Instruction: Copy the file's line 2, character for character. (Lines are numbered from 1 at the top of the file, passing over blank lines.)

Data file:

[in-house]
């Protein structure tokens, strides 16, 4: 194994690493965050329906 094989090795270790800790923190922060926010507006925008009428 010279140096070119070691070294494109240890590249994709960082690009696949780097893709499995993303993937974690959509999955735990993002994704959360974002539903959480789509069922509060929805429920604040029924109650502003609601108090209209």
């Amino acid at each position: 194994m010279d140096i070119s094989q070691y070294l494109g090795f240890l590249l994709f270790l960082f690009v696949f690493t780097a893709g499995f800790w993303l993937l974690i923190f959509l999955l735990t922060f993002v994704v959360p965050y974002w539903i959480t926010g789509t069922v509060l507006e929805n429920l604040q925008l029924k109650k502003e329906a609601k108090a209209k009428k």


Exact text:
């Protein structure tokens, strides 16, 4: 194994690493965050329906 094989090795270790800790923190922060926010507006925008009428 010279140096070119070691070294494109240890590249994709960082690009696949780097893709499995993303993937974690959509999955735990993002994704959360974002539903959480789509069922509060929805429920604040029924109650502003609601108090209209």